Scientists from Western Sydney University found that aerobic exercise interventions with either high-intensity interval training (HIIT) or moderate-intensity continuous training (MICT) could help reduce non-alcoholic fatty liver disease.
The research is published in the Journal of Clinical Endocrinology and Metabolism and was conducted by Dr. Angelo Sabag et al.
One of the most prevalent liver diseases in the world, affecting approximately 20-30% of the population, non-alcoholic fatty liver disease (NAFLD) is characterized as excess fat accumulation in the liver of people without excessive alcohol intake.
NAFLD is a predictor of metabolic disorders, closely linked to the development and severity of various diseases such as type 2 diabetes.
Due to the lack of effective therapies, lifestyle interventions targeting weight loss continue to be the primary approach for the management of NAFLD.
In the study, the team screened over 28,000 studies, with the primary analysis including 19 studies, involving 745 adult participants.
The team found that both HIIT and MICT strongly reduced liver fat when compared to the control.
Additionally, HIIT workouts (characterized by bouts of high-intensity aerobic exercise alternating with rest periods), were just as effective when compared to MICT workouts (traditional aerobic exercise training) in reducing liver fat despite requiring less time and energy.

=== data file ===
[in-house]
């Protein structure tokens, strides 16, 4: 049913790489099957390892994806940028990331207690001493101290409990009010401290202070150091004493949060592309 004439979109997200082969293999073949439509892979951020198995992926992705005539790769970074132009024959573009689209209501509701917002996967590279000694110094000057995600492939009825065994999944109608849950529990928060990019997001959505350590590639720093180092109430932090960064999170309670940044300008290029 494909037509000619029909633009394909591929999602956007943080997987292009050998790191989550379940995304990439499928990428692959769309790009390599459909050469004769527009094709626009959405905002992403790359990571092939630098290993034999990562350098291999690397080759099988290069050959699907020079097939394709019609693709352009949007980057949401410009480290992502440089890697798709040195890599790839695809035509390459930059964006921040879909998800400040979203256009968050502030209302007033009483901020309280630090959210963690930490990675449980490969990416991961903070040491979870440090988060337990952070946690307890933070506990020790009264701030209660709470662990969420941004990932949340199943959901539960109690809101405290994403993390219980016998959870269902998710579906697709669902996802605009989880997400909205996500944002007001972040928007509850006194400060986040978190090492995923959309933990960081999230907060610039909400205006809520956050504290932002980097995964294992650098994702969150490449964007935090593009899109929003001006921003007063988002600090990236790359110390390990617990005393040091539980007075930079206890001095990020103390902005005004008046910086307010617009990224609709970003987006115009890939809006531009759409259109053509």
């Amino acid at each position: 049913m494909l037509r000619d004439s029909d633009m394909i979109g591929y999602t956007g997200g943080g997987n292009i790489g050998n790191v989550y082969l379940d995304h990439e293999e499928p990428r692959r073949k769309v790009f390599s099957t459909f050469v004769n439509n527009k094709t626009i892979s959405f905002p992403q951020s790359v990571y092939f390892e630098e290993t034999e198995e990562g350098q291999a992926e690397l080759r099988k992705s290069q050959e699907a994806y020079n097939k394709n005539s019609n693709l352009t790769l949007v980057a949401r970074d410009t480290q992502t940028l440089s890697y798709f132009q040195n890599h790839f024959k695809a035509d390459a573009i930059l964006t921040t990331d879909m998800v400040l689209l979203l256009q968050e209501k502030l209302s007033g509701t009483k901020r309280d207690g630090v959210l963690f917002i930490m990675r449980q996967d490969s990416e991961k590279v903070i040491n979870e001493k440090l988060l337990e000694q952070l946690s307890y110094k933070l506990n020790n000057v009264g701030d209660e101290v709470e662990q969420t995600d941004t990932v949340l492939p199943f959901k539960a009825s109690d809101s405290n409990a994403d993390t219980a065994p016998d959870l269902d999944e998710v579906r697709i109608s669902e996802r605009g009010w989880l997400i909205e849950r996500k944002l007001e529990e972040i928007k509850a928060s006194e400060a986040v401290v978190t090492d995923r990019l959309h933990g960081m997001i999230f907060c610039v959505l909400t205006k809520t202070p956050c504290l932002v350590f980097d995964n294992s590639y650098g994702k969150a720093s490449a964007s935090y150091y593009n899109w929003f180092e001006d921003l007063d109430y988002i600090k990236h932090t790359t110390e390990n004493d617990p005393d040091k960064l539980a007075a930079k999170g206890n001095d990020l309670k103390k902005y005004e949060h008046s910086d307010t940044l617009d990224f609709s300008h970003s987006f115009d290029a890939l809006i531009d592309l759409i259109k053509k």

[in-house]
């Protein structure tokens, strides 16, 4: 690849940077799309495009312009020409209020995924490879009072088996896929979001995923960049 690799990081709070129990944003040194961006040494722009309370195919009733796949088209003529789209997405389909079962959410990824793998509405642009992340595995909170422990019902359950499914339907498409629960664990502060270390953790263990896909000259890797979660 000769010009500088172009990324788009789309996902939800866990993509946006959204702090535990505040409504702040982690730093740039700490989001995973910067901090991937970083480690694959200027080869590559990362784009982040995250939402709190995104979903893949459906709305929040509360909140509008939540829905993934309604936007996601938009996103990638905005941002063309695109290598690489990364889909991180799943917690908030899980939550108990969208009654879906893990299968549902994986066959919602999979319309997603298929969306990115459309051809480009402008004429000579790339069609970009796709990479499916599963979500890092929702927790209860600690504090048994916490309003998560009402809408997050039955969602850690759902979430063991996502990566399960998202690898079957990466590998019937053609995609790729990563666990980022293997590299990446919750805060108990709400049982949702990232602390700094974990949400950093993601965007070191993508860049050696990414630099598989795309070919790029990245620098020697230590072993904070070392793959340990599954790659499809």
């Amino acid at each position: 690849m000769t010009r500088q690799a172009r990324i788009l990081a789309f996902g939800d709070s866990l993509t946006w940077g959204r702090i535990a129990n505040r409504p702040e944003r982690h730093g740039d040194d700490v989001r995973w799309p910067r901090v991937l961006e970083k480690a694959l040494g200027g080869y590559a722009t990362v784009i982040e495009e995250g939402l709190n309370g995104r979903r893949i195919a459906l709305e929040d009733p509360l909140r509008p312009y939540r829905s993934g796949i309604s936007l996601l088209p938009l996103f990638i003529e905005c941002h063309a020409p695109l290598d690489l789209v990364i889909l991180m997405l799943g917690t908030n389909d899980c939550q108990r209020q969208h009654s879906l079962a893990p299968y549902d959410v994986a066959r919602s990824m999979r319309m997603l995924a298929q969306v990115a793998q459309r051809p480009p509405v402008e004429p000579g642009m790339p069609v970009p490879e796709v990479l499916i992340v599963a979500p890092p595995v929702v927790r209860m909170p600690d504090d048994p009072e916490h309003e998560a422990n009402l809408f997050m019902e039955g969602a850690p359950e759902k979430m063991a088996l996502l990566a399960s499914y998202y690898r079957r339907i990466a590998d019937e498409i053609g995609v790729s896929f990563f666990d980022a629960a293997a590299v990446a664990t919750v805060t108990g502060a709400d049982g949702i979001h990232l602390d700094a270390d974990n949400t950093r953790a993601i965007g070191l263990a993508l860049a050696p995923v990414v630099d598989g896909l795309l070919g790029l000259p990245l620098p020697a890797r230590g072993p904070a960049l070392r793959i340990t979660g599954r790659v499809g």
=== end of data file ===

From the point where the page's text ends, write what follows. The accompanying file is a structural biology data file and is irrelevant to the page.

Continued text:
The research has practical recommendations and implications for clinical practice and could contribute to reducing NAFLD.
The team says that regular aerobic exercise was an important management intervention, whether HIIT or MICT, and that if left untreated, NAFLD can lead to serious complications.
The study demonstrates the importance of regular aerobic exercise as an effective therapy in those at risk, with both HIIT and MICT found to improve liver fat to similar degrees.
It is useful information to know that by training harder in less time with HIIT, you can achieve the same results as MICT, which is ideal for those with a busy lifestyle and little time.
If you care about fatty liver disease, please read studies about a big cause of leaky gut and fatty liver disease, and common soap additives can make fatty liver disease worse.
For more information about liver health, please see recent studies about 8 things you need to know about liver disease hepatitis C, and results showing this common diabetes drug could help reverse liver inflammation.
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